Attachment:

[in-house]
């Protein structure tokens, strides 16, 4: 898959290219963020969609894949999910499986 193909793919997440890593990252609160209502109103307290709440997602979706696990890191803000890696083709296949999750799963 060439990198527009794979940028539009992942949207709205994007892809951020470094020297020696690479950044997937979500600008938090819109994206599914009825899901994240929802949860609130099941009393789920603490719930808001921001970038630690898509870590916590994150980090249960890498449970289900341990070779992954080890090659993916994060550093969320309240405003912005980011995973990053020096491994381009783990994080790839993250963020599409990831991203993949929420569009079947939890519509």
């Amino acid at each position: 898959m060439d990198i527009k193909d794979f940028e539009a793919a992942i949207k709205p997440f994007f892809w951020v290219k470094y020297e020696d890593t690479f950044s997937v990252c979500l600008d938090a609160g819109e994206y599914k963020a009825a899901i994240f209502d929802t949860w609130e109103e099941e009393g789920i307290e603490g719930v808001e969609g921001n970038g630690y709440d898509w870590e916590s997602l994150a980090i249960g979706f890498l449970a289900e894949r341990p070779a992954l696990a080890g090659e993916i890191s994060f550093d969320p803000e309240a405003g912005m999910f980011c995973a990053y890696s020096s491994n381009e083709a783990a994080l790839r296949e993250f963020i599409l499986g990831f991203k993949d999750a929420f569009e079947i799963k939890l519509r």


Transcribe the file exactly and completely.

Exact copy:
[in-house]
């Protein structure tokens, strides 16, 4: 898959290219963020969609894949999910499986 193909793919997440890593990252609160209502109103307290709440997602979706696990890191803000890696083709296949999750799963 060439990198527009794979940028539009992942949207709205994007892809951020470094020297020696690479950044997937979500600008938090819109994206599914009825899901994240929802949860609130099941009393789920603490719930808001921001970038630690898509870590916590994150980090249960890498449970289900341990070779992954080890090659993916994060550093969320309240405003912005980011995973990053020096491994381009783990994080790839993250963020599409990831991203993949929420569009079947939890519509």
């Amino acid at each position: 898959m060439d990198i527009k193909d794979f940028e539009a793919a992942i949207k709205p997440f994007f892809w951020v290219k470094y020297e020696d890593t690479f950044s997937v990252c979500l600008d938090a609160g819109e994206y599914k963020a009825a899901i994240f209502d929802t949860w609130e109103e099941e009393g789920i307290e603490g719930v808001e969609g921001n970038g630690y709440d898509w870590e916590s997602l994150a980090i249960g979706f890498l449970a289900e894949r341990p070779a992954l696990a080890g090659e993916i890191s994060f550093d969320p803000e309240a405003g912005m999910f980011c995973a990053y890696s020096s491994n381009e083709a783990a994080l790839r296949e993250f963020i599409l499986g990831f991203k993949d999750a929420f569009e079947i799963k939890l519509r």